Butterfly-inspired catalytic converter cleans air

Disease caused by toxic chemicals in the atmosphere accounts for 5 million deaths each year and is the third-leading cause of deaths in developing nations. To tackle this issue, researchers from the Wyss Institute and Harvard University have developed a cost-effective catalytic coating which is inspired from the nanostructure of a butterfly's wing.

Catalytic converters are devices which reduce harmful pollutants in exhaust gasses from internal combustion engines into less-toxic substances by catalyzing a chemical reaction. Typical catalytic converters are usually expensive due to the metals needed for their production, and the coating at Wyss Institute will be a cheaper system for air pollution control. 

Similar to the structure of a butterfly wing, channels of air are incorporated throughout the material coating, which maximizes the efficiency of the chemical reactions (making the process quicker) whilst decreasing the amount of precious metals needed by 80%. As Research Associate of Material Science and Mechanical Engineering, Dr Tanya Shirman explains, “We can precisely place the nanoparticles in our porous architecture and make them fully accessible to exhaust gasses, which dramatically improves our coating’s performance and makes it much cheaper and accessible.”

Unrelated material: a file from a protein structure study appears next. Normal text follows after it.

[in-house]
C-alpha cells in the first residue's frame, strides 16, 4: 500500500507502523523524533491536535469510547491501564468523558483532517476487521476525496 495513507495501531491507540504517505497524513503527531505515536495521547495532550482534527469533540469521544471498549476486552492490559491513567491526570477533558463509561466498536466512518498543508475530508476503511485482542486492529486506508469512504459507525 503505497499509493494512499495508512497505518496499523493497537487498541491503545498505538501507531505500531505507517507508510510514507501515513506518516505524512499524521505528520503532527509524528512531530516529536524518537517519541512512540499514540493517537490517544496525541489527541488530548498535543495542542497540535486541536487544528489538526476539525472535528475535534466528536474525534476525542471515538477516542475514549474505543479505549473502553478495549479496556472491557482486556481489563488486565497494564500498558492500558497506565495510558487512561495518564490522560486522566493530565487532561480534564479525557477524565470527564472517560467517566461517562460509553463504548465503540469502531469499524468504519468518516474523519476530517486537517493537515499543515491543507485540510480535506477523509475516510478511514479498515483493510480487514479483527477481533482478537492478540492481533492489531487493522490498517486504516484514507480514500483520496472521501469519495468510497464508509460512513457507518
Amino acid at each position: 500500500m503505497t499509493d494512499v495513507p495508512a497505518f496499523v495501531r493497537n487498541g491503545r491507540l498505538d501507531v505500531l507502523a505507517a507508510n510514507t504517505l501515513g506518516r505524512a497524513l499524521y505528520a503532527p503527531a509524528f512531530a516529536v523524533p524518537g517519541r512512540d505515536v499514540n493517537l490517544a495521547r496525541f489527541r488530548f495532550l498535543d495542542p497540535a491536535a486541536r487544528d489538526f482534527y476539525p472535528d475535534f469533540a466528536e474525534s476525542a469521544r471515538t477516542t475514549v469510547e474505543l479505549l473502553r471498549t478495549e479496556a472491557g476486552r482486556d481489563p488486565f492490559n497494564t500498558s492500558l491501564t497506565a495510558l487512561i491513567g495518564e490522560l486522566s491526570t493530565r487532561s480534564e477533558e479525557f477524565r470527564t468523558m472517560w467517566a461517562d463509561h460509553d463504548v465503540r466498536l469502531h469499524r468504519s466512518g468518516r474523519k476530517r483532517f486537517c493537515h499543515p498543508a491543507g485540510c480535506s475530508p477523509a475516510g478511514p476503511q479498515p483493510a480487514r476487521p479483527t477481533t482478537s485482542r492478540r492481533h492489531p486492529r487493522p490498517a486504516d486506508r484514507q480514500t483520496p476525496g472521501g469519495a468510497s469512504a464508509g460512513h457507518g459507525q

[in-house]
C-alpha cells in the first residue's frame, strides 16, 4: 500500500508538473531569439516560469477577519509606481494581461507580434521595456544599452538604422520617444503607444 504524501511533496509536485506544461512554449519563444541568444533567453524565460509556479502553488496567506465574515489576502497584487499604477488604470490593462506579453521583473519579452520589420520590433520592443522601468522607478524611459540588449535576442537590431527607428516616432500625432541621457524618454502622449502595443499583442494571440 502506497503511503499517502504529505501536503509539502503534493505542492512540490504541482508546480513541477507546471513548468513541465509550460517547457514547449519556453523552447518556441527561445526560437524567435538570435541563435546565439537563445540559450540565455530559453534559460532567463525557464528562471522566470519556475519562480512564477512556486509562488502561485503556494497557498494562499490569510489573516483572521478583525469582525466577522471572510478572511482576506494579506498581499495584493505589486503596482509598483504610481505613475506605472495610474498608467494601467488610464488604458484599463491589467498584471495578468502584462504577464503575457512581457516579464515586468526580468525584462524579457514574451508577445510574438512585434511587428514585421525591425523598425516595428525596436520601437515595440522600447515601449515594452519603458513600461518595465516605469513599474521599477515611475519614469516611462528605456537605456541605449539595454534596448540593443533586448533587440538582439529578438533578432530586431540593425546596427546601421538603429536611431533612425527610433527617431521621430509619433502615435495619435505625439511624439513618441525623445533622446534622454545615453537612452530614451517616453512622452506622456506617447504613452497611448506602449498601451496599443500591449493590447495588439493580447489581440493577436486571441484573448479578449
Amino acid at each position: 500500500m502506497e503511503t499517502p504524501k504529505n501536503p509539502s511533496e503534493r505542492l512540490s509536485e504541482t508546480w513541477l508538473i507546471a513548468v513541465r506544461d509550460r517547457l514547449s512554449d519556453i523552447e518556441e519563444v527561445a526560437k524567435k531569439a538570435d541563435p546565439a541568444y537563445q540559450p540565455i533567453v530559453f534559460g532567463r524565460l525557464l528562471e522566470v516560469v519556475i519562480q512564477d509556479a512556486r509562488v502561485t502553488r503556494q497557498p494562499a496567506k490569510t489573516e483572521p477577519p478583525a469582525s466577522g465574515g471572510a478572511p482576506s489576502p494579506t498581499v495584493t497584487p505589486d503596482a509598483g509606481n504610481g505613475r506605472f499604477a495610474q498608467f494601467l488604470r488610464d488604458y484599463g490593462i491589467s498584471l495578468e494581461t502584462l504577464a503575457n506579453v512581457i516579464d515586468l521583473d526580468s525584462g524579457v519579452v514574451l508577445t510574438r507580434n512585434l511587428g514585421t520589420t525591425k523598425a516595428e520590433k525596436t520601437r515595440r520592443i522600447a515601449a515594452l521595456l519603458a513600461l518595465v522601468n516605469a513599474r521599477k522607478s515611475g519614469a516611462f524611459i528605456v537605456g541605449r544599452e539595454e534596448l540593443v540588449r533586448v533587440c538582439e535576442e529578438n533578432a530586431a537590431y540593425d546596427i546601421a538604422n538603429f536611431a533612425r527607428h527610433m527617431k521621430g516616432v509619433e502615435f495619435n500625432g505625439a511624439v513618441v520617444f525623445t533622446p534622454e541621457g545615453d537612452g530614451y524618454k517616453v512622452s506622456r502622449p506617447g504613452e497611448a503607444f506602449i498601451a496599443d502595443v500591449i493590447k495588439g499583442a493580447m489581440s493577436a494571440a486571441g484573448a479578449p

The researchers envision that the coating will be integrated into the catalytic converter industry, allowing low-income countries and consumers the ability to effectively reduce air pollution. Whilst the commercial development of the material is ongoing, the research illustrates how the expansion of nanostructure research can drive the production of sustainable and efficient systems in order to tackle important social and environmental issues, such as air pollution.

To learn more about this research, visit the  Wyss Institute's website.

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